• Actually, to get into the training programmes towards becoming an electrician or plumber does require high school graduation – the courses are quite rigorous as is the apprenticeship.

    • “having higher learning as part of the qualifications is a step in the right direction”

      Just curious: what would you say are the most important skills that a realtor should have?

      My list would start with:
      (1) Familiarity with the various neighbourhoods of the city.
      (2) Punctuality.
      I do not believe that higher learning imparts either of these skills.

      Personally, I think this is a step in the right direction:

      • It seems particularly important to us that a realtor know the difference between being a market cheerleader, and being a really good salesperson.
        IMHO, good realtors should be very explicit with sellers and buyers that they cannot predict market direction, and that their job is solely to facilitate as good a deal for their client as possible. This is a ‘professional’ stance, and such a realtor would probably survive regardless of market conditions.
        So many realtors, however, appear to be seduced into the role of becoming bullish market commentators during bull markets. This appears to be unwise. Their training is in facilitating the buying and selling of RE, not in market prediction. They may look good for part of the cycle, but this is not a good long-term career strategy.
        Some fairly high profile realtors try to have it both ways, claiming to be agnostic about the markets but then saying they’d be very surprised if markets dropped by anything more than ‘x’%, often in the same breath (where ‘x’ is always a single digit number).
        Marketers like Rennie appear to be taking very large risks with their own future reputations by simultaneously selling (1) RE and (2) the idea of future price strength. If they’re wrong, will people take them to account on this?

        Higher education may allow a realtor to understand the difference between being a salesperson and being a salesperson/cheerleader. The difference is not intuitively apparent to most people.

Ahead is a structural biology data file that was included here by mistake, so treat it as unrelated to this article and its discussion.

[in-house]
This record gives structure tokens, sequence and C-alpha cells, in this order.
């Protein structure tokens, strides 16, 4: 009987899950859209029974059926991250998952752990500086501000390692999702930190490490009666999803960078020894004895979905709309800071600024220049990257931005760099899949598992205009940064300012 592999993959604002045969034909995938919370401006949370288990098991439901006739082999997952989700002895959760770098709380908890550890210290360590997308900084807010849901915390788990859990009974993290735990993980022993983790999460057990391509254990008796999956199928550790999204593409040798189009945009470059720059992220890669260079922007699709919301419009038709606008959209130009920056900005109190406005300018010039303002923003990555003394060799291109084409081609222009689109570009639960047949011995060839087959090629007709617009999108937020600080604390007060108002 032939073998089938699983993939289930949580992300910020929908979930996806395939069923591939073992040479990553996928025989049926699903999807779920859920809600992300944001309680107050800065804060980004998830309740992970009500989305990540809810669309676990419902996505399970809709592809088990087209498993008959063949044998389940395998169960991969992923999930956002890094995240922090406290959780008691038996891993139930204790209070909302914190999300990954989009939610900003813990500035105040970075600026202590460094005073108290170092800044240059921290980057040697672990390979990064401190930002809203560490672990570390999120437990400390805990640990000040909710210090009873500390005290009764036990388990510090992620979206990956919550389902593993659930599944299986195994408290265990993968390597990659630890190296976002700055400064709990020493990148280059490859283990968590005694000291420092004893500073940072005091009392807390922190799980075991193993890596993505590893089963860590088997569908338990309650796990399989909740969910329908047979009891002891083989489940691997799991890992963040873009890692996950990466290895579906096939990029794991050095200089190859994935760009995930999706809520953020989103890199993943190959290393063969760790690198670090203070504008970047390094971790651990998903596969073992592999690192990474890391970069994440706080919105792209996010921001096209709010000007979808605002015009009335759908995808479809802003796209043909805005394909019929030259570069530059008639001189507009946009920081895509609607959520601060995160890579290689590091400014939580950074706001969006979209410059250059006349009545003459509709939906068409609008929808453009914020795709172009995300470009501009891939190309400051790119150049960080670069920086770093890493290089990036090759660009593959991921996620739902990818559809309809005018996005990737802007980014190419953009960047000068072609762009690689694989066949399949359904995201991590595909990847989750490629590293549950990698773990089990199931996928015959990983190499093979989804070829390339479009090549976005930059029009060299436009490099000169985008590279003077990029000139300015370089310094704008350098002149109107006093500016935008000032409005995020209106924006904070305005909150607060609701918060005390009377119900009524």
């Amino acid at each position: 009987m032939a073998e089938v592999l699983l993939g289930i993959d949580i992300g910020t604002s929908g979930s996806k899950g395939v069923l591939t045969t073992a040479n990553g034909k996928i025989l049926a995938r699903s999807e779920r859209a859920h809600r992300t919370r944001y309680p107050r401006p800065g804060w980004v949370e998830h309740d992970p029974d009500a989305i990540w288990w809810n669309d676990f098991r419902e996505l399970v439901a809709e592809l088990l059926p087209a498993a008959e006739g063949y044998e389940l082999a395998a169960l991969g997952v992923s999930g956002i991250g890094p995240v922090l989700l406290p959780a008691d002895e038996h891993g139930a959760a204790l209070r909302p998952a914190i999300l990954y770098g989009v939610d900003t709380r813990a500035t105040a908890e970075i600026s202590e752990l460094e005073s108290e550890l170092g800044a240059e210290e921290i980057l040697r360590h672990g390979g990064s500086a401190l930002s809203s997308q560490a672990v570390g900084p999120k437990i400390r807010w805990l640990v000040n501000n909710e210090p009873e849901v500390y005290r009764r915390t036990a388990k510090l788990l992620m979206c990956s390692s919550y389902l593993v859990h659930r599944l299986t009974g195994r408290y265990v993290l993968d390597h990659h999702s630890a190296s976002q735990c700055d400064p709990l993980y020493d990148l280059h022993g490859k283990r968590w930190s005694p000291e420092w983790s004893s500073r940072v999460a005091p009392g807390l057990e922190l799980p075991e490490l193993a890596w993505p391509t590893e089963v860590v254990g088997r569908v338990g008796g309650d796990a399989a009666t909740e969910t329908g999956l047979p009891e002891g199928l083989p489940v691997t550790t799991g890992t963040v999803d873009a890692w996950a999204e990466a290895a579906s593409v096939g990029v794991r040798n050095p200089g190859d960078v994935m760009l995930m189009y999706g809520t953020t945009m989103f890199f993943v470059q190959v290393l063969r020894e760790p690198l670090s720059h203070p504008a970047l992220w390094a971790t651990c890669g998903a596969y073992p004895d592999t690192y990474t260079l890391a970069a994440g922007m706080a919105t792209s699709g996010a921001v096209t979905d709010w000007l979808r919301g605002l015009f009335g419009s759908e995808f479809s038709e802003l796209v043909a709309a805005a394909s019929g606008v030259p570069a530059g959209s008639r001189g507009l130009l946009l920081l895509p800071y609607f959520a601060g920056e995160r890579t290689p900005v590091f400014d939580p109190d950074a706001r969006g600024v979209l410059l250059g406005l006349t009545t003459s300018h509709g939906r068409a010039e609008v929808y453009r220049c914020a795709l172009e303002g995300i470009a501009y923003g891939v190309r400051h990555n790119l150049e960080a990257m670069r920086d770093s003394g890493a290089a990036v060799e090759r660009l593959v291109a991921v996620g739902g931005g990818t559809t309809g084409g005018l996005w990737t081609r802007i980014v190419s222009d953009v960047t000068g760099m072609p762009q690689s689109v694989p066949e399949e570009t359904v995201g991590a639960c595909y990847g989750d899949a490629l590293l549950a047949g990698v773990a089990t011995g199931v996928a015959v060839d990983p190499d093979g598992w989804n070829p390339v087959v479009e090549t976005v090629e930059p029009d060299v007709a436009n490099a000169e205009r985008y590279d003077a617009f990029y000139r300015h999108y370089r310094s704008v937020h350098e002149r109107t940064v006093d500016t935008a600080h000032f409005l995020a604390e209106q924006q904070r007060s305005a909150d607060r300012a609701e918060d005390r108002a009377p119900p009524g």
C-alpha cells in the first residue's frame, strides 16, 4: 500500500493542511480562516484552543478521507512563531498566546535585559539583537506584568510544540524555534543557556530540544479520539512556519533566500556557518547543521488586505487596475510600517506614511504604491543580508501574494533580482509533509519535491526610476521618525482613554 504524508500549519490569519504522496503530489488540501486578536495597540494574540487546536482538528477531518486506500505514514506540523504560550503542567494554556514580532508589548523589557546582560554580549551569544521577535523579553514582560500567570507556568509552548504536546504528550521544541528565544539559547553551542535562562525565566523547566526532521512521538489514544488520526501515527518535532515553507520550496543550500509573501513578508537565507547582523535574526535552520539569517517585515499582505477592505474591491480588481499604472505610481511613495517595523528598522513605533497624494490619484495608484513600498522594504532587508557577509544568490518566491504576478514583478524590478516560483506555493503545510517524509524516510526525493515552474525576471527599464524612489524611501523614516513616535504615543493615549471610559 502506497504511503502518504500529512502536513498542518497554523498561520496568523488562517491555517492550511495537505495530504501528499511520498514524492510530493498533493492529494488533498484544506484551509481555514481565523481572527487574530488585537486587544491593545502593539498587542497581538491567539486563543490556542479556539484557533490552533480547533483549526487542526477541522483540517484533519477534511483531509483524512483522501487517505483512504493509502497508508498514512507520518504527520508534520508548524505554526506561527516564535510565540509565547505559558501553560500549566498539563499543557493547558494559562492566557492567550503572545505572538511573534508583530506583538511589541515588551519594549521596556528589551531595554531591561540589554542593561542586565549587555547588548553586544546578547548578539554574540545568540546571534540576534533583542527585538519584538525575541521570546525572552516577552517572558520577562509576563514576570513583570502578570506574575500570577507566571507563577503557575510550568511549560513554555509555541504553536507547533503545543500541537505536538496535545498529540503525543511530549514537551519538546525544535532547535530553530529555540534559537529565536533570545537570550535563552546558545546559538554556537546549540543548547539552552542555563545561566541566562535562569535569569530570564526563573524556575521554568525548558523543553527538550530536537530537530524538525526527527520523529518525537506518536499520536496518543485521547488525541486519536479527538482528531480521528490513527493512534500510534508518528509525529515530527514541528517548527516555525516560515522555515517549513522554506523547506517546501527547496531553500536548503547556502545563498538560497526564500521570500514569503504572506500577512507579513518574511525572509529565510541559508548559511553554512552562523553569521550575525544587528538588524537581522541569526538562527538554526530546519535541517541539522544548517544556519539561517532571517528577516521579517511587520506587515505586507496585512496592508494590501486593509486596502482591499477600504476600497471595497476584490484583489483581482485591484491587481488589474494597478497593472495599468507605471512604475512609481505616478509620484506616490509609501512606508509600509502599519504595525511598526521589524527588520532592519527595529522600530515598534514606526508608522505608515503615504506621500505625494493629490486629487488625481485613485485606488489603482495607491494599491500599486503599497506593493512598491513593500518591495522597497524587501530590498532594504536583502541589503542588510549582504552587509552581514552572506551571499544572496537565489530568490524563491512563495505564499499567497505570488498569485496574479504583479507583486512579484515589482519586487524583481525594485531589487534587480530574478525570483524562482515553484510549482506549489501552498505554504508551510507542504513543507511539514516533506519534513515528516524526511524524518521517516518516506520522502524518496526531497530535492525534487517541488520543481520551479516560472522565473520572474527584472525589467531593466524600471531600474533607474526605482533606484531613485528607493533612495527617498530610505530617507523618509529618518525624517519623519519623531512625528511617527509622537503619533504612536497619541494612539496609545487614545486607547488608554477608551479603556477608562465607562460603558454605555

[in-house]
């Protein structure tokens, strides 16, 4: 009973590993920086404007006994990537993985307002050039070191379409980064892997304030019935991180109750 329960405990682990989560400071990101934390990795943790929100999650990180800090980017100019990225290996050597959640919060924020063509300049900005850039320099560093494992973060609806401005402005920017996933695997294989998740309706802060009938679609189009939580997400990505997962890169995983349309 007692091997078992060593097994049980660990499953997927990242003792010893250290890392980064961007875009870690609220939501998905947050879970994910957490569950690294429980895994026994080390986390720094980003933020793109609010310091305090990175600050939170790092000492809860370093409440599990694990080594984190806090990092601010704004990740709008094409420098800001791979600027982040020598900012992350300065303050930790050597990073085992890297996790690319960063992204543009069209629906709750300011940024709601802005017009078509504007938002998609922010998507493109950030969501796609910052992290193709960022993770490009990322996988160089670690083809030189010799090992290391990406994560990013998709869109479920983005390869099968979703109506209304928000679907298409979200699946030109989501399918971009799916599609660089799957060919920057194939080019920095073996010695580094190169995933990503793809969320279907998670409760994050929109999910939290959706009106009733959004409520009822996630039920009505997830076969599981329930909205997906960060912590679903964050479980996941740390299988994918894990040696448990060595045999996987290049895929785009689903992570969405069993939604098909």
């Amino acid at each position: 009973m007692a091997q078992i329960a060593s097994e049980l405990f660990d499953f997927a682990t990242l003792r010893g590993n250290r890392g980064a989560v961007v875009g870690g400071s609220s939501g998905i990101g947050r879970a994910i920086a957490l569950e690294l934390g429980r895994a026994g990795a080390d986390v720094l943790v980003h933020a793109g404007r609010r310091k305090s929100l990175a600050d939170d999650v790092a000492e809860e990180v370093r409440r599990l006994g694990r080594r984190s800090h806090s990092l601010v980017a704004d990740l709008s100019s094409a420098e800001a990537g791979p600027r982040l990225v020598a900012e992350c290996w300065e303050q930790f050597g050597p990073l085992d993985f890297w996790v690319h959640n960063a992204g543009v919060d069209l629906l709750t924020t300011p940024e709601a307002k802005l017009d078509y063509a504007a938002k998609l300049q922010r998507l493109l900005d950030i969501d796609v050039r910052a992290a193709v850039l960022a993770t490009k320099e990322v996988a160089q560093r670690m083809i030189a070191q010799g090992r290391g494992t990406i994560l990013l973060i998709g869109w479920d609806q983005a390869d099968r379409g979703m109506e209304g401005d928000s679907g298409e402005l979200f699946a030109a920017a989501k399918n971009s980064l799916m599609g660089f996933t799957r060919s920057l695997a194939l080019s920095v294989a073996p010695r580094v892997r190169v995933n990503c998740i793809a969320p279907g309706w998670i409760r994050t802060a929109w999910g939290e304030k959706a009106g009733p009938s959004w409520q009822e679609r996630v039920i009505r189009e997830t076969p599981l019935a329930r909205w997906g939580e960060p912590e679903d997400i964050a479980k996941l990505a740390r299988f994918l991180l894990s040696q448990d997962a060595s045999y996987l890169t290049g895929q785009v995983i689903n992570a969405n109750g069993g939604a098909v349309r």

• Ralph Cramdown

        So sad. My ideal realtor would be an appraiser with good negotiation skills and a login to the local MLS. The concept of appraisal should extend to the counterparty realtor, as people who hire losers are likely to lose.

        The industry’s idea of success is sales volume, but they won’t even divulge that. Ask “How can I find a good realtor?” and you’ll get “Ask your friends and family for recommendations” — as if they’ve done enough transactions to differentiate “good agent” from “didn’t piss me off.” Basically, agents who sell more houses get to sell more houses, and there’s a continuing stream of hopefuls entering the industry to staff the open houses of the winners.

  10. google “realtors with PHD”
    There are realtors with PHDs all over the US. Real estate mania?
    Gotta stop cherry picking examples to generalize to the whole vreaa.

  11. “Anybody know of any other examples?”…

    Hmmm. I’m not sure which is more disturbing… scholars fleeing the academy to churn property… or property churners founding ‘academies’ to churn students… DearReaders will undoubtedly have opinions of their own… and here’s your Quote ‘O TheDay!…

    “I want my children to be exposed to the finer things” – Nido Qubein, ‘Motivational Speaker and Multimillionaire’ President of High Point University, North Carolina

    [BloombergBusinessWeek] – Bubble U: High Point University

    “There are about 1,600 private colleges and universities in the U.S. Fewer than 100 are considered “medallion” institutions, with rich endowments, highly selective admissions, and superstar faculties. Most of the rest—including High Point—lack many, if not all, of these attributes and struggle to distinguish themselves academically. Only a rare few break from the pack to achieve elite status, and the effort usually takes decades, says Kent Chabotar, president of Guilford College in Greensboro, N.C., and an expert on higher education finance. “Reputations,” Chabotar says, “take forever to change.”

    Qubein wants to push High Point to greatness in just a few years. The details of his plan resemble some of the high-risk behavior that blew up investment banks in 2008. He’s following an approach that is known in higher ed circles as the “residence hall” or “field of dreams” strategy. He’s borrowed tens of millions to build upscale dorms, used the new facilities to attract more students, and then used their fees to pay interest on the debt and underwrite more construction. “…

    • I had always thought university’s primary function was as a watering hole. All said and done, it is all about “it”, isn’t it? As a good buddy of mine used to opine, you get out what you put in.

    • disney-esque? … invite readers to also examine general credit conditions for higher ed in the maple kingdom south